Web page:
“The school accepts people with non-traditional background,” she said. “I am learning alongside people with lots of different life experiences, very different from my own. “And in the process, I met students who seemed not just happy, but who also had a good work-life balance, which is important.”

Nathans, 27, also has had some interesting life experiences. She started choir in elementary school and, at age 13, began formal operatic singing lessons in opera. In 2016, she took a semester off to serve as a paid field organizer on Hillary Clinton’s presidential campaign in Cedar Rapids, Iowa, away, she said, from “cities of ivory towers” like New Haven, Connecticut, and Ann Arbor, Michigan, (where she was raised). For four months, she talked with potential Clinton supporters about their concerns for their lives, their families, and for the nation.

Earlier, between May and August of 2016 and also at the recommendation of Yale’s Steitz, she conducted research at Oxford University. By day, she examined the effects of transcriptional termination proteins on non-coding RNA; by night, Nathans listened to her colleagues predict the margins by which U.K. voters would reject Brexit, the referendum to leave the European Union.

Those two experiences likely cast aside any desire she may have had to pursue political polling as an avocation. Indeed, for anyone listening to Nathans discuss her M.D.-Ph.D. program it soon becomes quite evident that she is as determined as she is enthusiastic for the practice of medicine as well as research.

Shendure underscores this observation.

“Despite only having been at UW for a relatively short period of time, Jenny has already established herself as someone who is smart, easy to work with, and is an excellent communicator,” Shendure said. “She is always ready to help, engaged, and genuinely interested in the work of her fellow lab members.”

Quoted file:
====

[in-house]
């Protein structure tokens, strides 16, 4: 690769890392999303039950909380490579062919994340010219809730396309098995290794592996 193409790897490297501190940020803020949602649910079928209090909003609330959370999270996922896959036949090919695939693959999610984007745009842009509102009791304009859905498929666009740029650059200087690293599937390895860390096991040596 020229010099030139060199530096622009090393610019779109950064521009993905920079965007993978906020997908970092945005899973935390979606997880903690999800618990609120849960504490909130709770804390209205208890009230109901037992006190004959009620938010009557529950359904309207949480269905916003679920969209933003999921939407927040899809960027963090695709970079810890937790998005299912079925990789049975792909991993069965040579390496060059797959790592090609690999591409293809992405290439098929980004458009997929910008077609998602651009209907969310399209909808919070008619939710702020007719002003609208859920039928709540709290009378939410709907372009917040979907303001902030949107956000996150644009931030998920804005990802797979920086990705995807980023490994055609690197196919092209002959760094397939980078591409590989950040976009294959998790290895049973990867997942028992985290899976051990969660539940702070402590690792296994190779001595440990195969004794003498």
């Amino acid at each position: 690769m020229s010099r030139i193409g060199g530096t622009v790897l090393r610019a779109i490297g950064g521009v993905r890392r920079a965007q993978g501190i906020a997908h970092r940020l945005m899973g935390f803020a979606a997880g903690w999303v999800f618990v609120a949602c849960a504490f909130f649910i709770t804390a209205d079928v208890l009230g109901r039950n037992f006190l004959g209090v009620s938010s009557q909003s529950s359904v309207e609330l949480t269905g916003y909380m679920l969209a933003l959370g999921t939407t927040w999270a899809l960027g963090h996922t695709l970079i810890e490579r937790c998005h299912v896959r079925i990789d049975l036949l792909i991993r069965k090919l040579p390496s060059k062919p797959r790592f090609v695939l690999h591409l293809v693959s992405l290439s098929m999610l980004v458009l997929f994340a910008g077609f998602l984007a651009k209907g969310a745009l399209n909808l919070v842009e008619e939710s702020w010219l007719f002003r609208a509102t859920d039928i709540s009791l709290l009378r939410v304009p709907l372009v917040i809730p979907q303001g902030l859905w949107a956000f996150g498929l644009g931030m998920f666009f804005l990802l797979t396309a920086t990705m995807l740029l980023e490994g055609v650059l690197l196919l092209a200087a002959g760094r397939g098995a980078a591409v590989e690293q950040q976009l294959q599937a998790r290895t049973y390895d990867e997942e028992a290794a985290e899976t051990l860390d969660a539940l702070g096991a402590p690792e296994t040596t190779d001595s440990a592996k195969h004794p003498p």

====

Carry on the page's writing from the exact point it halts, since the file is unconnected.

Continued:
That “ready to help” observation extends beyond Ph.D. students in Shendure’s lab. Since December of 2021, Nathans has mentored a UW pre-med student through the University’s Alliance for Equal Representation in Medicine Community, a group of students and faculty “dedicated to increasing diversity in medical education with the purpose of graduating representative physicians for all patients and communities.”

“I am passionate about mentoring, knowing I am privileged to have had excellent mentors,” she said. “It is so important to share experiences and to help others through the challenges of rigorous classes and the pre-med experience, which is not fun for anyone.”

There is no doubt that, as an M.D.-Ph.D. student, Nathans also faces rigorous classes, along with devising theories and experiments on cell fate decision-making. But Shendure is confident she has three essential qualities for success.

“Jenny has bold, creative ideas, a passion for genomics and technology development, and a terrific work ethic,” he said. “And she is fantastic to be around.”